It's a good time to be a filmmaker from Quebec these days. With the international successes of the Quebecois directors- Denis Villeneuve (Incendies, Prisoners, Sicario and tapped to direct upcoming Blade Runner sequel), Jean-Marc Vallée (C.R.A.Z.Y., Dallas Buyer's Club, Wild), Philippe Falardeau (Monsieur Lazhar, The Good Lie), Quebec is once again recognized as a great incubator for cinematic talent. I discovered director/musician Stéphane Lafleur at this year's New Directors/New Films series. His lovely film Tu dors Nicole had me searching for all his previous films. Unlike the above mentioned directors, Lafleur possesses altogether different sensibilities: his droll, absurd humor and portrayal of loneliness are often akin to that of many Scandinavian filmmakers or Urlich Seidl or even early Tsai Ming-Liang. I had a chance to...
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★★★☆☆ It's not often that an actor who is arguably the fourth lead in a film gets top billing, an unfortunate but necessary marketing tactic for The Good Lie (2014), which uses Reese Witherspoon's face prominently in all advertising despite not being the star. The English language debut of director Philippe Falardeau - Monsieur Lazhar (2011) - tells the story of four Sudanese refugees (known as the 'Lost Boys of Sudan'), forced to walk hundreds of miles to escape war in their country and find a new life in America. Foreign conflict, particularly in Africa, has always been met with patchy portrayals by Hollywood studios. All too often underdeveloped African characters simply wait for a Hollywood actor to come in and save the day.
- CineVue UK
You cannot fail to be moved by this story of young Sudanese refugees - and not just to tears either. Director Philippe Falardeau (working in similar territory to his Oscar-nominated Monsieur Lazhar) deftly treads the boundaries between tragedy and comedy to depict major upheaval for three brothers who eventually look to Reese Witherspoon's brassy employment agent to settle them into the American way of life.
The changing tone is marked by bends in a very long road, first leading from a small Sudanese village to a refugee camp in Kenya. Mamere (Brixton-based actor Arnold Oceng), Jeremiah (Ger Duany) and Paul (Emmanuel Jal), along with their sister Abital (Kuoth Wiel) and the eldest, Theo (Femi Ogun), survive a massacre by soldiers in the country's second civil »
Written by Philippe Falardeau (based on play by Évelyne de la Chenelière)
Directed by Philippe Falardeau
Recent years have seen a tectonic shift in how the homegrown Canadian citizens understand, perceive, interact with newcomers whose origins lie in the Middle East and Maghreb. Blame the media, blame misunderstandings, blame racism, blame frightful activities transpiring in the countries of origin of said immigrants and that has, as recently as the fall of 2014, even hit Canadian soil. New Canadians of Arab descent are, often despite themselves, given the spotlight in the news and various other forms of media for less than enviable reasons. What is it like, therefore, being a newcomer in Canada with ties to a region of the globe that has been earning the worst of reputations since September of 2001? The 2011 Academy Award nominated film from director Philippe Falardeau, Monsieur Lazhar, takes a glance at the experience and so much more, »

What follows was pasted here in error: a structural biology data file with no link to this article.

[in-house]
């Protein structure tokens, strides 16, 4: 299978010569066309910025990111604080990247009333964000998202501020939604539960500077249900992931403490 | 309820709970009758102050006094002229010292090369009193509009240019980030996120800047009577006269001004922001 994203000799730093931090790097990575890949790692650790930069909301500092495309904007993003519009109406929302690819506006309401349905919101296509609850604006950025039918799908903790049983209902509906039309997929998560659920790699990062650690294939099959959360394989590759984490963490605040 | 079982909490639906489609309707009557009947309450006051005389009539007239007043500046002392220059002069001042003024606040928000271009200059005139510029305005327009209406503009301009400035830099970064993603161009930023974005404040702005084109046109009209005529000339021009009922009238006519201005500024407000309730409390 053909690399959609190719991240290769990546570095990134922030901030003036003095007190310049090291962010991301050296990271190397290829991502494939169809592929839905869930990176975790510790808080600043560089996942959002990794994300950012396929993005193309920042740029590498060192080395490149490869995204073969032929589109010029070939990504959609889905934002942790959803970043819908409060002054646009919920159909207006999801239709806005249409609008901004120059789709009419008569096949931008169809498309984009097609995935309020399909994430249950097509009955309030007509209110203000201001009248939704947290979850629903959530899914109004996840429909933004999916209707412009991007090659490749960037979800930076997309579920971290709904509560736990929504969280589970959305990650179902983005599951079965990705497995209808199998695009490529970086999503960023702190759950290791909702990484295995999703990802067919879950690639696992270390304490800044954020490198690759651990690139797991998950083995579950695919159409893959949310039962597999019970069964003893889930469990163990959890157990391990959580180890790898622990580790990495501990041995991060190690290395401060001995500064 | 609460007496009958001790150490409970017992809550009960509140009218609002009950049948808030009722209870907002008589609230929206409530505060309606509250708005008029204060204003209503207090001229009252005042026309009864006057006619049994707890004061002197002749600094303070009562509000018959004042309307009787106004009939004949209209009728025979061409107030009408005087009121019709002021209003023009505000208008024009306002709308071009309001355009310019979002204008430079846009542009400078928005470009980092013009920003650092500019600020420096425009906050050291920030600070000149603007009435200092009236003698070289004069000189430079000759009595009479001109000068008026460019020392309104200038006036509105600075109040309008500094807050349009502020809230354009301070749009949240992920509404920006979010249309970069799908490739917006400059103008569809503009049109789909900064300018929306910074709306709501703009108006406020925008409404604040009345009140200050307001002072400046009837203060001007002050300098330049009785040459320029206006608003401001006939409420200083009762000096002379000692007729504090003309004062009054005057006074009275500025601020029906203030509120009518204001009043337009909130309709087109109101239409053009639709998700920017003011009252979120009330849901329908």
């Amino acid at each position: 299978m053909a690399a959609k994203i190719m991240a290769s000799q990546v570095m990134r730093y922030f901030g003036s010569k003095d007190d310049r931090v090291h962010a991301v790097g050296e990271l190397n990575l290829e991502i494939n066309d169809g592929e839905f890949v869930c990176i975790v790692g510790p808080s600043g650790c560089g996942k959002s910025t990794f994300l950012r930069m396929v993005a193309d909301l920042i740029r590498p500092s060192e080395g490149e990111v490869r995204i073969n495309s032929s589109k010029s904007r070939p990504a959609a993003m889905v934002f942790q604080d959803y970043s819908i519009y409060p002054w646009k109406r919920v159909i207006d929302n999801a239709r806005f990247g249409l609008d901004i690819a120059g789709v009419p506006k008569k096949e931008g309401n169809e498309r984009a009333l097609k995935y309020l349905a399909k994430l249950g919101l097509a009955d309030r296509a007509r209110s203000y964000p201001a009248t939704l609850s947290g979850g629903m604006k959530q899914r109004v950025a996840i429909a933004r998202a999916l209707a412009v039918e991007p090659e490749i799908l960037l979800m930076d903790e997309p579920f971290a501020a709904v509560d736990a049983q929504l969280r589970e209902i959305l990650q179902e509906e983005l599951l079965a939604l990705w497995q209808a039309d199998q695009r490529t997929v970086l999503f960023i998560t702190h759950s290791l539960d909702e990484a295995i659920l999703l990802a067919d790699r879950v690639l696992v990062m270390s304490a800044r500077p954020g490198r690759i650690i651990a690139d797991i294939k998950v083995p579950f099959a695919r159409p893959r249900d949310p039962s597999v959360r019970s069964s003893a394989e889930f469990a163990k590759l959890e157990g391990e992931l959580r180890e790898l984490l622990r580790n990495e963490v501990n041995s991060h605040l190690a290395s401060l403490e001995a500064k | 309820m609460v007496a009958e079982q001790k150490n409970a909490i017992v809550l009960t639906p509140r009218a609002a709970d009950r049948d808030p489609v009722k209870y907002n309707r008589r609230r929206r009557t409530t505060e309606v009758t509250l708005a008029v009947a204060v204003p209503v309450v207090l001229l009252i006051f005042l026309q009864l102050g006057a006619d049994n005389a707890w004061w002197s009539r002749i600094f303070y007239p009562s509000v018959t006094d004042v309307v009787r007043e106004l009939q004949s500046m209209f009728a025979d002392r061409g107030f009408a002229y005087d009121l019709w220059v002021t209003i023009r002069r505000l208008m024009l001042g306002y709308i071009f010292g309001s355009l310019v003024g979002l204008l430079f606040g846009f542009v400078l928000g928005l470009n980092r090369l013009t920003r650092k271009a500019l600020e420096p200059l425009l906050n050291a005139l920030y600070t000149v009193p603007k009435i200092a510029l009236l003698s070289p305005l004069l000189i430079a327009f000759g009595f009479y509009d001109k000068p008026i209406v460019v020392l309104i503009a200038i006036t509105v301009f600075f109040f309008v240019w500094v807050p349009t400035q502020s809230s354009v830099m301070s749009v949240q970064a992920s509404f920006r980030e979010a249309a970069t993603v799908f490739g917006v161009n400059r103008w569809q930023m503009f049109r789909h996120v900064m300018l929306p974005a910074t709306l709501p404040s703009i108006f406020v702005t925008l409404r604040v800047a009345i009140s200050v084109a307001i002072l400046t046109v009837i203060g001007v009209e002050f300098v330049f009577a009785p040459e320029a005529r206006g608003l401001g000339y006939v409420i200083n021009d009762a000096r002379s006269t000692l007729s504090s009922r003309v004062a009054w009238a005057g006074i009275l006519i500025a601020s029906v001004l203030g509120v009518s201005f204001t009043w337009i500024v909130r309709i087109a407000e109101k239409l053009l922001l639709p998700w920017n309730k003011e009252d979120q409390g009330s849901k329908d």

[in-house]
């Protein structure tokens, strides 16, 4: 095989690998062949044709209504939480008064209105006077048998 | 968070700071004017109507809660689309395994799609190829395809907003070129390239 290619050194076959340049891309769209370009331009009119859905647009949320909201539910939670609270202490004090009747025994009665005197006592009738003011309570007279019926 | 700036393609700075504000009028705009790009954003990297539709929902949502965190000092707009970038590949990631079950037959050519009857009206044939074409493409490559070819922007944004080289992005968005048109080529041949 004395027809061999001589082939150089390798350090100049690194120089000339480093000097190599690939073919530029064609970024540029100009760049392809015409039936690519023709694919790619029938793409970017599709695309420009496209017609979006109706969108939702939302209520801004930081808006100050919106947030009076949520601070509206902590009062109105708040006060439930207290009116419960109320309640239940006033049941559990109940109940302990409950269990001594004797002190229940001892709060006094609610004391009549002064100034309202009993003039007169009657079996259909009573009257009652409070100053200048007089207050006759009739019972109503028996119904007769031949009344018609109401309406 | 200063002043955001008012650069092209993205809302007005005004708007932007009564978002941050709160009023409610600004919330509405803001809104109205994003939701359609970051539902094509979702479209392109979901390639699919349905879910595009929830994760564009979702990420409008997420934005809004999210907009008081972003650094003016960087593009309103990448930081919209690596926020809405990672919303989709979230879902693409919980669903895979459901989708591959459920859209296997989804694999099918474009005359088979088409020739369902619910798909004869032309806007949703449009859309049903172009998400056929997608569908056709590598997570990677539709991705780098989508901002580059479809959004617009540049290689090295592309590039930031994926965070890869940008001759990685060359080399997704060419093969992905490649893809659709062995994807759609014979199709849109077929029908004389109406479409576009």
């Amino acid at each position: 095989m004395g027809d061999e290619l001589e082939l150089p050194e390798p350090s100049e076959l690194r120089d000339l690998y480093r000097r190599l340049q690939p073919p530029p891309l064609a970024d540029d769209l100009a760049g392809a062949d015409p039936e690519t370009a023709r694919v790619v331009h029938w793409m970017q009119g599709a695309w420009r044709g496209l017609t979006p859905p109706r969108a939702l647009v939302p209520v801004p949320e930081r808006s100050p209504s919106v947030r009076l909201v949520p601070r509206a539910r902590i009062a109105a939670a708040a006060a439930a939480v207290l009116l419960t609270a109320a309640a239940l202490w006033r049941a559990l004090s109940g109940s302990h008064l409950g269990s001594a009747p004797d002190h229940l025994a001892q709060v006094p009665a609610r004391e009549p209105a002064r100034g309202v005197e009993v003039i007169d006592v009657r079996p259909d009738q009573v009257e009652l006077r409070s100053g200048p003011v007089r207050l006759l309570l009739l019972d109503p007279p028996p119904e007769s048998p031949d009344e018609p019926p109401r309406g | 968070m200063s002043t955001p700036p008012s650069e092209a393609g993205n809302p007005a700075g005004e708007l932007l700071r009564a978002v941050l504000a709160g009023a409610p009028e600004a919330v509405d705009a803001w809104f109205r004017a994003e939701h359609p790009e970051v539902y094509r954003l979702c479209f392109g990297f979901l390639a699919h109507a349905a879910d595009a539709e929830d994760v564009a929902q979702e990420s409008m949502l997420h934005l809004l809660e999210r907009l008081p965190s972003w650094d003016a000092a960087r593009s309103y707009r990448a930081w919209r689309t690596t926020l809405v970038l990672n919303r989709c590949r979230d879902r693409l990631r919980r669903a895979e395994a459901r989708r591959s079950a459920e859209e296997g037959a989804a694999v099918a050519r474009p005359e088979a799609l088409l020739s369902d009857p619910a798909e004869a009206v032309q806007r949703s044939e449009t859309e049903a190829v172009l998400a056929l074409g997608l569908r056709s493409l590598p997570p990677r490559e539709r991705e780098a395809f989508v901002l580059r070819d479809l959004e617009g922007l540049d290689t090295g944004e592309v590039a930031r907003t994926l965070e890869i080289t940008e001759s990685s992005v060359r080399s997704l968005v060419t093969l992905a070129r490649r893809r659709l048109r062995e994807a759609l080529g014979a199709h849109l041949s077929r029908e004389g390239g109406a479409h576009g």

- Edgar Chaput
Berlin – Music Box Films has acquired North American rights to “The Pilgrim-Paulo Coehlo’s Best Story,” a biopic about the best-selling writer sold by Picture Tree Intl., which is screening the title at Berlin Festival.
Written by Karolina Kotscho, and produced by Brazil’s Iona de Macedo and Kotscho and Spain’s Angelica Huete, the fiction feature debut of Daniel Augusto narrates Coelho’s spiritual journey, taking in a flirtation with death, escape from madness and making Brazilian rock and roll history.
The buy is a typical purchase for Music Box, with a strong and highly eclectic line in international buys, ranging from auteurist drama (“Monsieur Lazhar”) to gross-out comedy (“Torrente 4”), breakout international hits (“The Girl With the Dragon Tattoo”) and exquisite European arthouse, such as the Oscar-nominated “Ida.”
“The Pilgrim” will make its international premiere at March’s Miami Intl. Film Festival.
- John Hopewell
Madrid – Philippe Falardeau, whose Oscar-nominated “Monsieur Lazhar” proved a U.S. sleeper and sold worldwide, is re-teaming with “Lazhar’s” sales agent, Paris-based Films Distribution, for his new film, “My Internship in Canada” (“Guibord s’en va-t-en Guerre”).
Billed as a laugh-out-loud political satire, and produced by “Lazhar’s” Luc Dery and Kim McCraw for Canada’s Micro_scope, “Internship” is the third Falardeau film which Films Distribution is handling after 2008’s “It’s Not Me I Swear” and 2011’s “Monsieur Lazhar.”
The comedy tells the story of Steve Guibord (Patrick Huard, “Starbuck,” “Mommy”), an independent member of parliament in Northern Quebec whom, in an unusual twist of fate, finds himself holding the decisive vote in a national debate that will decide if Canada will go to war in the Middle-East or not.
Guibord has no staff but accepted Souverain, a Haitian student in political science, as his new intern. »
- John Hopewell
By Anjelica Oswald
The nine foreign-language films shortlisted by the Academy hail from three continents: South America, Europe and Africa. From South America, Argentina’s Wild Tales and Venezuela’s The Liberator made the list. From Africa, Mauritania’s Timbuktu did as well. From Europe, Estonia’s Tangerines, Georgia’s Corn Island, the Netherlands’ Accused, Poland’s Ida, Russia’s Leviathan and Sweden’s Force Majeure all made the top nine.
This year could mark the first Oscar nomination for Estonia, Georgia, Mauritania (whose film was the country’s first Oscar-submitted film) and Venezuela. Argentina, the Netherlands, Poland and Sweden have each received two Oscar nominations in the past 14 years. Of those four countries, Argentina is the only one to win an Oscar, which it did in 2010 for The Secret in Their Eyes. If Russia lands a nomination, it will be the country’s second in the 21st century. »
- Anjelica Oswald
14 items from 2015